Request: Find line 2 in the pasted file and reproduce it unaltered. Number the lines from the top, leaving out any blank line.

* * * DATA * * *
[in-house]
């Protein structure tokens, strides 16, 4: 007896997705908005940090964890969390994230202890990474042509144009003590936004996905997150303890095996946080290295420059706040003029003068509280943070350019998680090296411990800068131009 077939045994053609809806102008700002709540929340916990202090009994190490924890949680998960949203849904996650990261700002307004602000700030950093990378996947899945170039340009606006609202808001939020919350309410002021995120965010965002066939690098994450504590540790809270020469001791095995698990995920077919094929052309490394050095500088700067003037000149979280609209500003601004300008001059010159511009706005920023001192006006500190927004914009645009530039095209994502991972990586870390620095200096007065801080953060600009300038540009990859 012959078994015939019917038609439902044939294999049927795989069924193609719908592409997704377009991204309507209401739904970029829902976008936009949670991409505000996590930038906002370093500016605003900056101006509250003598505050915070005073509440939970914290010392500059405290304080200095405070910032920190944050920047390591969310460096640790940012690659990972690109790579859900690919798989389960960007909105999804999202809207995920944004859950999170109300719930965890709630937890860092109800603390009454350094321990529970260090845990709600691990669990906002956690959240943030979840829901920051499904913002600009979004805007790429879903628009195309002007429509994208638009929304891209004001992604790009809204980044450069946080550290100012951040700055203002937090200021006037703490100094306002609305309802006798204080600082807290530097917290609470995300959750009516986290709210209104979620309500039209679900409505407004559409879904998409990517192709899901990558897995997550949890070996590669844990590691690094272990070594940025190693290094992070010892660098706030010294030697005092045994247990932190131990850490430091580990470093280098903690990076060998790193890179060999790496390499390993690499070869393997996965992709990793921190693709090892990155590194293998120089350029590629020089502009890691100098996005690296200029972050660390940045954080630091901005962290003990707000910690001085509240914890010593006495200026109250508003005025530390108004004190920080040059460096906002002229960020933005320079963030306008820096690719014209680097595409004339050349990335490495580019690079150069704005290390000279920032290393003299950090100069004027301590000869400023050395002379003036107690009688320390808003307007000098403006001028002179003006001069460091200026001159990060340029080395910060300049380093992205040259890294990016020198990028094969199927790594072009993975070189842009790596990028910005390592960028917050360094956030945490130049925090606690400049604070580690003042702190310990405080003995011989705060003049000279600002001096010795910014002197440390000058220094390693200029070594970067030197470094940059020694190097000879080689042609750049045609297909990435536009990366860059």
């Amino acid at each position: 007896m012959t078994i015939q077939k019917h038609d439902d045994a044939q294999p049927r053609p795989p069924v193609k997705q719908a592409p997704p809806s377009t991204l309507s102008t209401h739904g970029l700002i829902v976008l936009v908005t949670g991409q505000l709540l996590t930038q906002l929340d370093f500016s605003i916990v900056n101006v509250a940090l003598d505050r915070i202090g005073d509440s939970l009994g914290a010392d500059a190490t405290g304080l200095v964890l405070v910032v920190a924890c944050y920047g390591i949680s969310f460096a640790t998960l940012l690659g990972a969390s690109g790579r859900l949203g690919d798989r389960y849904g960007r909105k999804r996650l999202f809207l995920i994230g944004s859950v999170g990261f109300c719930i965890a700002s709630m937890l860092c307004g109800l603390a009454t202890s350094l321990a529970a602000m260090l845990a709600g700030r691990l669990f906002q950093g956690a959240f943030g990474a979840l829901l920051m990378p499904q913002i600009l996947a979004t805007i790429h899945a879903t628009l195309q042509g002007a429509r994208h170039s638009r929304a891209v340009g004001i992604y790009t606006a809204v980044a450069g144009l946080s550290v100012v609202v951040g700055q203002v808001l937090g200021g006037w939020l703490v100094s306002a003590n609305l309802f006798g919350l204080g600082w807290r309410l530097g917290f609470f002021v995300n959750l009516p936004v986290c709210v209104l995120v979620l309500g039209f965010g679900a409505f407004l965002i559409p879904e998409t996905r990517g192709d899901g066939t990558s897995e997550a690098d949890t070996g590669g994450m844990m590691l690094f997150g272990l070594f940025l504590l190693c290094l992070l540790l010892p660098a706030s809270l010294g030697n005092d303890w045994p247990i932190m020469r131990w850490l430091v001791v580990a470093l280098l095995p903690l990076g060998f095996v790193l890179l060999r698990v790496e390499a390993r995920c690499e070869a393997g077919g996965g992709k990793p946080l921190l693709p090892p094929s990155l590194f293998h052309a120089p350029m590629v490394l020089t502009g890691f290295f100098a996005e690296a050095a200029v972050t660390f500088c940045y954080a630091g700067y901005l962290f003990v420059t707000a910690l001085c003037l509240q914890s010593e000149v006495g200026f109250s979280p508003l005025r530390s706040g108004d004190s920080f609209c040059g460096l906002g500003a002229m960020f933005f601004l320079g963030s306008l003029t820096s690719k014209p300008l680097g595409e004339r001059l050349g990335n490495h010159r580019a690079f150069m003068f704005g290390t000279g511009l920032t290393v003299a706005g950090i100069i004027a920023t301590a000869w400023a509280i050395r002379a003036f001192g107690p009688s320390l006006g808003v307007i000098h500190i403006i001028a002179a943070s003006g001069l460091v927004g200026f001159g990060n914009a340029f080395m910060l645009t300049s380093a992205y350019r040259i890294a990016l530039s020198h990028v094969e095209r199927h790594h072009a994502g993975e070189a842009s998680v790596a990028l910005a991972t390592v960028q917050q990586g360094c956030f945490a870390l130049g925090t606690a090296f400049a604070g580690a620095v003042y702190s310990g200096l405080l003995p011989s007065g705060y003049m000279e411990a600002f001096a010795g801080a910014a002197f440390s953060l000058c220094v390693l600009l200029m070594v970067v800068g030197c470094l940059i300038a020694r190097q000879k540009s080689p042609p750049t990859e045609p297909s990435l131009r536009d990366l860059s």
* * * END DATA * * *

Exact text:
């Protein structure tokens, strides 16, 4: 007896997705908005940090964890969390994230202890990474042509144009003590936004996905997150303890095996946080290295420059706040003029003068509280943070350019998680090296411990800068131009 077939045994053609809806102008700002709540929340916990202090009994190490924890949680998960949203849904996650990261700002307004602000700030950093990378996947899945170039340009606006609202808001939020919350309410002021995120965010965002066939690098994450504590540790809270020469001791095995698990995920077919094929052309490394050095500088700067003037000149979280609209500003601004300008001059010159511009706005920023001192006006500190927004914009645009530039095209994502991972990586870390620095200096007065801080953060600009300038540009990859 012959078994015939019917038609439902044939294999049927795989069924193609719908592409997704377009991204309507209401739904970029829902976008936009949670991409505000996590930038906002370093500016605003900056101006509250003598505050915070005073509440939970914290010392500059405290304080200095405070910032920190944050920047390591969310460096640790940012690659990972690109790579859900690919798989389960960007909105999804999202809207995920944004859950999170109300719930965890709630937890860092109800603390009454350094321990529970260090845990709600691990669990906002956690959240943030979840829901920051499904913002600009979004805007790429879903628009195309002007429509994208638009929304891209004001992604790009809204980044450069946080550290100012951040700055203002937090200021006037703490100094306002609305309802006798204080600082807290530097917290609470995300959750009516986290709210209104979620309500039209679900409505407004559409879904998409990517192709899901990558897995997550949890070996590669844990590691690094272990070594940025190693290094992070010892660098706030010294030697005092045994247990932190131990850490430091580990470093280098903690990076060998790193890179060999790496390499390993690499070869393997996965992709990793921190693709090892990155590194293998120089350029590629020089502009890691100098996005690296200029972050660390940045954080630091901005962290003990707000910690001085509240914890010593006495200026109250508003005025530390108004004190920080040059460096906002002229960020933005320079963030306008820096690719014209680097595409004339050349990335490495580019690079150069704005290390000279920032290393003299950090100069004027301590000869400023050395002379003036107690009688320390808003307007000098403006001028002179003006001069460091200026001159990060340029080395910060300049380093992205040259890294990016020198990028094969199927790594072009993975070189842009790596990028910005390592960028917050360094956030945490130049925090606690400049604070580690003042702190310990405080003995011989705060003049000279600002001096010795910014002197440390000058220094390693200029070594970067030197470094940059020694190097000879080689042609750049045609297909990435536009990366860059």